Spring 2010: Higher Education - Aims and Justice
Led by Harry Brighouse (Philosophy)
Higher Education is a perennial topic of controversy in America. Whereas 100 years ago private Universities were essentially finishing schools for a social elite, while public universities were training institutions for professionals, state bureaucrats and farm managers. Few people attended either. College attendance is now a gateway to middle class and professional life of which now about 40% of each cohort has some experience. Most states have one or two public institutions which attempt to compete with the elite private institutions while also serving a heavily subsidized education for non-elite students, while most private institutions try to provide a niche experience for students from elite backgrounds. Unlike other post-secondary institutions, Universities and Colleges do not regard themselves exclusively as training institutions, but promise a liberal education to all students, one which will challenge and transform them not only into effective workers, but into better citizens and better, more successful people. Elite higher education (provided by the flagship public universities, the Ivy League schools and their close competitors) promises a liberal/transformative experience for the student, and also promises substantially better prospects for getting good jobs, higher status and higher income.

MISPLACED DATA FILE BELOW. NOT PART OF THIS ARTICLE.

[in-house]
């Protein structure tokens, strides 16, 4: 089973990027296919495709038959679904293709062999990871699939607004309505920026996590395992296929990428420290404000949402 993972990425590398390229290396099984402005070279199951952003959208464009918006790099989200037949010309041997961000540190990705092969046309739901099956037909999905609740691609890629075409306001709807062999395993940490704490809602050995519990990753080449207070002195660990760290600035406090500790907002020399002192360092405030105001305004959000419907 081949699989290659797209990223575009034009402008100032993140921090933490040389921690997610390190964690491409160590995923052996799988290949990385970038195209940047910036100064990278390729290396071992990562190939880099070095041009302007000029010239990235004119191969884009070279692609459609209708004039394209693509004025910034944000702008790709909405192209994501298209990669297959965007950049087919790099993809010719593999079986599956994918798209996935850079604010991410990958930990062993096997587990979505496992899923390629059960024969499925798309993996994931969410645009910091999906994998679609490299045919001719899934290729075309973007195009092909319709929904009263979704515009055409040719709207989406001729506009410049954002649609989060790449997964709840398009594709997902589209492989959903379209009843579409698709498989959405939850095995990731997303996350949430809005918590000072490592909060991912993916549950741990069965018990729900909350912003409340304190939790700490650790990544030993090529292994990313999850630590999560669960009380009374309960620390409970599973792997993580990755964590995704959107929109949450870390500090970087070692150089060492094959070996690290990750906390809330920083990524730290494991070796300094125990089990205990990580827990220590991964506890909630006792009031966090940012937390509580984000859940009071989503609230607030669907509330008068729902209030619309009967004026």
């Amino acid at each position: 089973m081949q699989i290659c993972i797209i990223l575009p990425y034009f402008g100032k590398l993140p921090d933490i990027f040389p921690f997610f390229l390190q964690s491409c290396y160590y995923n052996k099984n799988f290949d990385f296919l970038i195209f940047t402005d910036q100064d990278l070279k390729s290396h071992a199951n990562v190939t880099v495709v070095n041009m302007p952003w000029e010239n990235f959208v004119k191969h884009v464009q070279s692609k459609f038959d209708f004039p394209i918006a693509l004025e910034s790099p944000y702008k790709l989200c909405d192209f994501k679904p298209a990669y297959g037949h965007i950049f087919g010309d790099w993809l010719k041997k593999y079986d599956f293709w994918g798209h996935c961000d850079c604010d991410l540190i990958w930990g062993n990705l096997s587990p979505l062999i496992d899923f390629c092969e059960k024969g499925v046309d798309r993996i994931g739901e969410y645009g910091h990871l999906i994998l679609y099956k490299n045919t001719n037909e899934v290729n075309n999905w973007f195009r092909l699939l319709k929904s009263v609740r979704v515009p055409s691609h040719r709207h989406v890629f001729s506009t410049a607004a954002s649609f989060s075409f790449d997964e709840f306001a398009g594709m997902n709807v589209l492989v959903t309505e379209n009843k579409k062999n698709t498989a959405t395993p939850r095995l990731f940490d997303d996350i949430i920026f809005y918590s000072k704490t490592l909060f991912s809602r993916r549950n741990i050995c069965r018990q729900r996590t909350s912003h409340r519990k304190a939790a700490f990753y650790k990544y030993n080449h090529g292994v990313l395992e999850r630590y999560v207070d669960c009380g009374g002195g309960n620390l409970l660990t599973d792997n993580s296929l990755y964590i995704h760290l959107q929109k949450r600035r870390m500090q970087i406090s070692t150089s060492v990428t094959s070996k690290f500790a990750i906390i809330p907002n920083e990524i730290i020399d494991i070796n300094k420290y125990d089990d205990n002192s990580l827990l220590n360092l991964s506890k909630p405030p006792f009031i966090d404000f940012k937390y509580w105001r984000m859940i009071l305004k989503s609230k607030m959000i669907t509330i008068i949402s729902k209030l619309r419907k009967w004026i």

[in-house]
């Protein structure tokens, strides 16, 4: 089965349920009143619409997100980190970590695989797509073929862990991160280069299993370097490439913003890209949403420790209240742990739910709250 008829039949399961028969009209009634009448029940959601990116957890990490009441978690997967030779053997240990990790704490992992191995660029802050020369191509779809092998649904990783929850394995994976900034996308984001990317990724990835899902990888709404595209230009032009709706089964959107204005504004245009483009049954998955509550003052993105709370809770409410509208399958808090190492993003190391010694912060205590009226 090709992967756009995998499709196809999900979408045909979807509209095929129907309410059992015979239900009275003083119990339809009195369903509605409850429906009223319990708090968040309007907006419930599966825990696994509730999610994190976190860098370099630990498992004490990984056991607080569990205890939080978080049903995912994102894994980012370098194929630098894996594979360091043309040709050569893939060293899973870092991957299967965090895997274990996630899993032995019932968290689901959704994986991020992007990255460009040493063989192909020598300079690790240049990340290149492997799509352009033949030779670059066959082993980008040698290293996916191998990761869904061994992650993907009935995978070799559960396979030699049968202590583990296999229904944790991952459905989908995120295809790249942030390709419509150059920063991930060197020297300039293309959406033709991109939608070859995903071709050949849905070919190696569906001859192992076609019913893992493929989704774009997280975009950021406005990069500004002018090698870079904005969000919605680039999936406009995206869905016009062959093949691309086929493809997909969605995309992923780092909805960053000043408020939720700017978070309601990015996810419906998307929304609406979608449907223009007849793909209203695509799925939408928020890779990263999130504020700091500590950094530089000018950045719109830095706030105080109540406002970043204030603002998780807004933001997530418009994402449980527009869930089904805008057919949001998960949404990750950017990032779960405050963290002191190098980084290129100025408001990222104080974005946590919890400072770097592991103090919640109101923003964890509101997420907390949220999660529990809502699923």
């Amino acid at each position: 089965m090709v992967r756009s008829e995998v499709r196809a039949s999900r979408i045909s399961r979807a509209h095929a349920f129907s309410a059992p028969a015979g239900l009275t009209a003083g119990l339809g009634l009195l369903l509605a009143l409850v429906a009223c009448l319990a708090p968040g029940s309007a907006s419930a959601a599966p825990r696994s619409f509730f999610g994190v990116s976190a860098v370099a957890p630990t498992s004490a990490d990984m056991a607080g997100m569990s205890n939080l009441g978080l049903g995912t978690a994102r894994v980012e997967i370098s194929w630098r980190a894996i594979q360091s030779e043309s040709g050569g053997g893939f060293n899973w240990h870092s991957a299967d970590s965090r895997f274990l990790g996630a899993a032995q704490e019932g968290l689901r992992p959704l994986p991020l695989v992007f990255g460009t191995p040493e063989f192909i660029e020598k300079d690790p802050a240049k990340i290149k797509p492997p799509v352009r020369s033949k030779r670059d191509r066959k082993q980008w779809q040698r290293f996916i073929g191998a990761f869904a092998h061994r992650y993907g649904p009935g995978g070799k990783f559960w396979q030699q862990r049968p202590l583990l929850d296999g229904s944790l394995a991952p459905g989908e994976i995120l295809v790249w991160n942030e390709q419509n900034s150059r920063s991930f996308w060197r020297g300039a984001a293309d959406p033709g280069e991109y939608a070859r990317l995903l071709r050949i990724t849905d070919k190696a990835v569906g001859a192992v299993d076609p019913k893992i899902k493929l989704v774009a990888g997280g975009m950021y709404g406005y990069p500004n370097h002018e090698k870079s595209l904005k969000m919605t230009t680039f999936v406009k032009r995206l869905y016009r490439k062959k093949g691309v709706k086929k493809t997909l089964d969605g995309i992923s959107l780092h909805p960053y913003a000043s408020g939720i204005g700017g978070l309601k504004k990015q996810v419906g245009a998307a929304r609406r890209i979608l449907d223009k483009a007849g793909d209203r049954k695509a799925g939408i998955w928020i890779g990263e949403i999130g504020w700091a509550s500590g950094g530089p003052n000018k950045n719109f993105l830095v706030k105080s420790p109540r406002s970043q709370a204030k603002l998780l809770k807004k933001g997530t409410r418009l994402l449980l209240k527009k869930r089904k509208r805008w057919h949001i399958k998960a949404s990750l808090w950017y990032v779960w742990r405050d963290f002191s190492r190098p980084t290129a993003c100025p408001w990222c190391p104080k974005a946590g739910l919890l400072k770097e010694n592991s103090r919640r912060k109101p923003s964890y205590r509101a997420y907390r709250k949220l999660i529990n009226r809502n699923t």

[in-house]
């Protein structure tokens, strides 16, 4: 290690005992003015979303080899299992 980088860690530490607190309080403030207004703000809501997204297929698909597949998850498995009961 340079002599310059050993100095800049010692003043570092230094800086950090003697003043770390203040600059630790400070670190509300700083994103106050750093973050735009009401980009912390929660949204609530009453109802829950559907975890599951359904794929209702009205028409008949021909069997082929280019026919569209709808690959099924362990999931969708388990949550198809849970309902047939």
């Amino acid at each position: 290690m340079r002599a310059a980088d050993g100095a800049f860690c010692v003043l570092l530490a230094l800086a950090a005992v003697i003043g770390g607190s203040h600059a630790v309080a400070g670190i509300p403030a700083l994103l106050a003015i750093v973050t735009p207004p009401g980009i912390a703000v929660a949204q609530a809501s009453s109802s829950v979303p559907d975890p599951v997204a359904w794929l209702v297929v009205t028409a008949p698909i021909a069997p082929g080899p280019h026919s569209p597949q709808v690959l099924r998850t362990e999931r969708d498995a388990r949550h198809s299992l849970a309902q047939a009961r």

The central focus will be on what the proper aims of higher education ought to be. Whereas many of our students, and a significant part of the public, see the aims largely in terms of contributing to individual and societal economic goals, professors and administrators often see the aims in richer terms. But we rarely discuss those aims, and still more rarely do we subject them to critical scrutiny or try to work out to what extent our practices are actually guided by them. This seminar is an opportunity to reflect both on what we think the aims should be, and on whether the practices of the university actually contribute to those goals. What is a liberal education? Is it restricted to introducing students to the life of the mind, or does it also involve shaping their character? If so, is this unacceptably paternalistic? Why, if at all, should a liberal education be a required part of the most reliable path of entry into elites?
I have two underlying agendas that are not necessarily the agendas of the authors we’ll be reading. The first is to figure out an answer to the question of what role the humanities have in a modern university – not just in the teaching mission but also, to a lesser extent, in the research mission. The second is to work out what the contributions of particular disciplines in the humanities are, or should be, to that role.